home | index | units | counting | geometry | algebra | trigonometry & functions | calculus
analysis | sets & logic | number theory | recreational | misc | nomenclature & history | physics

Final Answers
© 2000-2015   Gérard P. Michon, Ph.D.

 Andre Dunican Philidor 


[Man] is only completely a man when he plays.
Friedrich von Schiller   (1759-1805) 
 border  border

Related articles on this site:

Related Links (Outside this Site)

Nalimov Tablebase Server  at  Lokasoft 
Endgame Tablebases Online  by  Kirill Kryukov.
History of Chess:  Earliest Chess Books and References   by  Bill Wall.
Previous Chess Rules  by  Timothy J. Thompson (1993).
Wikipedia: Endgame Tablebase 

"Build a Chess Board"   by  Steve Ramsey   | 1 | 2 | 3 | 4 | 5 | 6 | 7 |


The Game of Chess

(2007-07-01)   Endgames and Nalimov Tables
Tabulating all positions is an efficient way to solve an endgame perfectly.
 Mate with Bishop
 and Knight 

If the total number of game positions is small enough, then each of them can be alloted a small computer record in an explicit table.  The entire game can then be solved efficiently by analyzing that table  top-down  (first completing the records corresponding to final positions, like checkmates).  For the game of chess, this is practical only in endgame situations, when only very few pieces remain on the board.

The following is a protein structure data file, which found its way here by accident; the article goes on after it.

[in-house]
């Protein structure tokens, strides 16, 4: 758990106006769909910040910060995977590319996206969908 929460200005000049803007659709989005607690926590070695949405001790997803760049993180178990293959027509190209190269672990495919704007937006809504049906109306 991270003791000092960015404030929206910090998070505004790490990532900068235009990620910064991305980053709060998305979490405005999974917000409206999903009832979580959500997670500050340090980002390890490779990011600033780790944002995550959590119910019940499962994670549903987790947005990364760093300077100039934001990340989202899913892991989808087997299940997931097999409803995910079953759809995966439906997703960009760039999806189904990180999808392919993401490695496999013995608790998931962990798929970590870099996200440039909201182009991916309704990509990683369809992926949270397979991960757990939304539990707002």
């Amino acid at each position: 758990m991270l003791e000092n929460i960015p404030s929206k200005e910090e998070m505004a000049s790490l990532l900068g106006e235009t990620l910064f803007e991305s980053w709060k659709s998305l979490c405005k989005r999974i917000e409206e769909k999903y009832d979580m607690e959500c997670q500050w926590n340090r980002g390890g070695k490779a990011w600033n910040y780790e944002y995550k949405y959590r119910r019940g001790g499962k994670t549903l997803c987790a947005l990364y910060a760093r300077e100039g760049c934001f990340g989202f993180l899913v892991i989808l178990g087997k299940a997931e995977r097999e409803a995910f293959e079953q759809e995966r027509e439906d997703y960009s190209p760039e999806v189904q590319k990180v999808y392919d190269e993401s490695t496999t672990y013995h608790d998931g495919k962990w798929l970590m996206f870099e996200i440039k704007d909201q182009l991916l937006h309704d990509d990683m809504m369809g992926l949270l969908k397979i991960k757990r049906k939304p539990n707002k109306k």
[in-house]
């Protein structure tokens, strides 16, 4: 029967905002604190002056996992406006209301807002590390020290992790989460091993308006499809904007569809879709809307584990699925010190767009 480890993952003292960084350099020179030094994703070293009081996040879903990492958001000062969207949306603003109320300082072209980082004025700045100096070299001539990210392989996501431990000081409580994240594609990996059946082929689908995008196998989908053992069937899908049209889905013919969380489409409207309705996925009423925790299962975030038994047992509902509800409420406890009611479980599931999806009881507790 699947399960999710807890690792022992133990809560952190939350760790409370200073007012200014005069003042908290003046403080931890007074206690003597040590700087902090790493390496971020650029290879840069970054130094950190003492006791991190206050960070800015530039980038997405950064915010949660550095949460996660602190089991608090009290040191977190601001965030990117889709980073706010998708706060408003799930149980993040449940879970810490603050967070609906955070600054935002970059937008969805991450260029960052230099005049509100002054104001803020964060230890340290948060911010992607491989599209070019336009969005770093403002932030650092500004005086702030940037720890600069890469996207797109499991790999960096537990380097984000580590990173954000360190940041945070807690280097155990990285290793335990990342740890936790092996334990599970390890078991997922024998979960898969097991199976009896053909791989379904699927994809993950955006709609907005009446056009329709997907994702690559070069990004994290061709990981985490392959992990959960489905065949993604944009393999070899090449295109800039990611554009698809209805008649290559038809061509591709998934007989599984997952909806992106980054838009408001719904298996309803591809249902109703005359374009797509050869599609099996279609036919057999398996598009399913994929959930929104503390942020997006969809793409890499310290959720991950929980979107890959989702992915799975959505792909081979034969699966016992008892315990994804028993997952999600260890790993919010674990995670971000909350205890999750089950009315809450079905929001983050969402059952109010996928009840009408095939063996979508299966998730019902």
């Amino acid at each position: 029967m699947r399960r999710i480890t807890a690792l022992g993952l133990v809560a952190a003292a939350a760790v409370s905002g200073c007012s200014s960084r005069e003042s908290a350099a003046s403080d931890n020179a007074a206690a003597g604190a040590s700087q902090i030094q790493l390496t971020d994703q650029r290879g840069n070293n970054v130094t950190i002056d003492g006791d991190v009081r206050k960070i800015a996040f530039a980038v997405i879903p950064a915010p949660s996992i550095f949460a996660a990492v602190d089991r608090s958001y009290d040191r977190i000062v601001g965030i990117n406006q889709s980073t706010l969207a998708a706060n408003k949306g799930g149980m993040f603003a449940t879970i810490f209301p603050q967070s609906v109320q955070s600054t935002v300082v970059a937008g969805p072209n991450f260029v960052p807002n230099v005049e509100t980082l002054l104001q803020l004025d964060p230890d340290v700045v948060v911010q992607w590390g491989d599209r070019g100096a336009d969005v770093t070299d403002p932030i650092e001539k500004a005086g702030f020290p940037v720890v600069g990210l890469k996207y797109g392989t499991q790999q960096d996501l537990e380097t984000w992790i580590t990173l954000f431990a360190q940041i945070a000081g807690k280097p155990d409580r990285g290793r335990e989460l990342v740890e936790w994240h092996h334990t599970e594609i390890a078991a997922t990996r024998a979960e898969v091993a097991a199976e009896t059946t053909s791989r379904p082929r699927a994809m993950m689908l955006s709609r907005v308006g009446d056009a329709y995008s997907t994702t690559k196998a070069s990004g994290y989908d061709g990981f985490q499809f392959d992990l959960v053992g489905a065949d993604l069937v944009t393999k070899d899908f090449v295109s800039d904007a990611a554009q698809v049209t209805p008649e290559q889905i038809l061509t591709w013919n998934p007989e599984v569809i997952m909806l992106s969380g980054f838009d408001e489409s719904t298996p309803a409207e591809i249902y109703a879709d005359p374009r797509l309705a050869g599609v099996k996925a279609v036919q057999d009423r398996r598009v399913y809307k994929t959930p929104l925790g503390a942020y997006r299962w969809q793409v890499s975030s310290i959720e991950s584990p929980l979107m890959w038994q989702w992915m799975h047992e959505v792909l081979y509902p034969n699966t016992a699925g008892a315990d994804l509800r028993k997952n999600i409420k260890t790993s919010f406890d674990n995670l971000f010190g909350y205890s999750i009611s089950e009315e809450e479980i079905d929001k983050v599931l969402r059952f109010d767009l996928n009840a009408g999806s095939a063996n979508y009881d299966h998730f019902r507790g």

database  is a set of stored key/value pairs, where only a small portions of the possible keys exist  (for example, not all possible surnames exist in a database of people whose names are used as "keys").  By contrast, a  tablebase  includes (almost)  all  keys.  The key itself need not be stored in a tablebase; it's merely used to compute the unique numerical address where the information corresponding to that key is located.  In game tablebases, the game position is the "key" used to access the value recorded in the tablebase.